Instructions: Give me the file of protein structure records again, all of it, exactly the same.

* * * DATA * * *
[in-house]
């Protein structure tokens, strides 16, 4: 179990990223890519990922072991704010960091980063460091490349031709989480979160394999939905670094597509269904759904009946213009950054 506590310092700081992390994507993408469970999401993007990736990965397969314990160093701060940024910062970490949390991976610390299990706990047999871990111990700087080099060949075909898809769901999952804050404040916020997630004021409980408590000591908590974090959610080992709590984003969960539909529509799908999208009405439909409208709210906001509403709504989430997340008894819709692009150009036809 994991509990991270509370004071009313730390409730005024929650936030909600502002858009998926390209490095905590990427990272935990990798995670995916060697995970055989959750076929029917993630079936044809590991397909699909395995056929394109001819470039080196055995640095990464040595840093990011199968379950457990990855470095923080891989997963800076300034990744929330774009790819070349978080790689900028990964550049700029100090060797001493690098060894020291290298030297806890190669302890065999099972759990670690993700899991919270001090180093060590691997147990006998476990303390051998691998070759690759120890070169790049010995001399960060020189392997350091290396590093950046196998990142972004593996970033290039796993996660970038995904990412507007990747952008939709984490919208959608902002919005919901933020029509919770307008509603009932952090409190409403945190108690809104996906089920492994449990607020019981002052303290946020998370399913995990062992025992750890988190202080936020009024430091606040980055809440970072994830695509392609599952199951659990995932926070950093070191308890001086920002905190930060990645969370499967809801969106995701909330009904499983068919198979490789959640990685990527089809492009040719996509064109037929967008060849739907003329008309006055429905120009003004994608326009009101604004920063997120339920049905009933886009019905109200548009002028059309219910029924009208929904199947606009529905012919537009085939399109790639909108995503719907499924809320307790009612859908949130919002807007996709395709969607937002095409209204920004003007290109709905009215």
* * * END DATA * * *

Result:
[in-house]
């Protein structure tokens, strides 16, 4: 179990990223890519990922072991704010960091980063460091490349031709989480979160394999939905670094597509269904759904009946213009950054 506590310092700081992390994507993408469970999401993007990736990965397969314990160093701060940024910062970490949390991976610390299990706990047999871990111990700087080099060949075909898809769901999952804050404040916020997630004021409980408590000591908590974090959610080992709590984003969960539909529509799908999208009405439909409208709210906001509403709504989430997340008894819709692009150009036809 994991509990991270509370004071009313730390409730005024929650936030909600502002858009998926390209490095905590990427990272935990990798995670995916060697995970055989959750076929029917993630079936044809590991397909699909395995056929394109001819470039080196055995640095990464040595840093990011199968379950457990990855470095923080891989997963800076300034990744929330774009790819070349978080790689900028990964550049700029100090060797001493690098060894020291290298030297806890190669302890065999099972759990670690993700899991919270001090180093060590691997147990006998476990303390051998691998070759690759120890070169790049010995001399960060020189392997350091290396590093950046196998990142972004593996970033290039796993996660970038995904990412507007990747952008939709984490919208959608902002919005919901933020029509919770307008509603009932952090409190409403945190108690809104996906089920492994449990607020019981002052303290946020998370399913995990062992025992750890988190202080936020009024430091606040980055809440970072994830695509392609599952199951659990995932926070950093070191308890001086920002905190930060990645969370499967809801969106995701909330009904499983068919198979490789959640990685990527089809492009040719996509064109037929967008060849739907003329008309006055429905120009003004994608326009009101604004920063997120339920049905009933886009019905109200548009002028059309219910029924009208929904199947606009529905012919537009085939399109790639909108995503719907499924809320307790009612859908949130919002807007996709395709969607937002095409209204920004003007290109709905009215």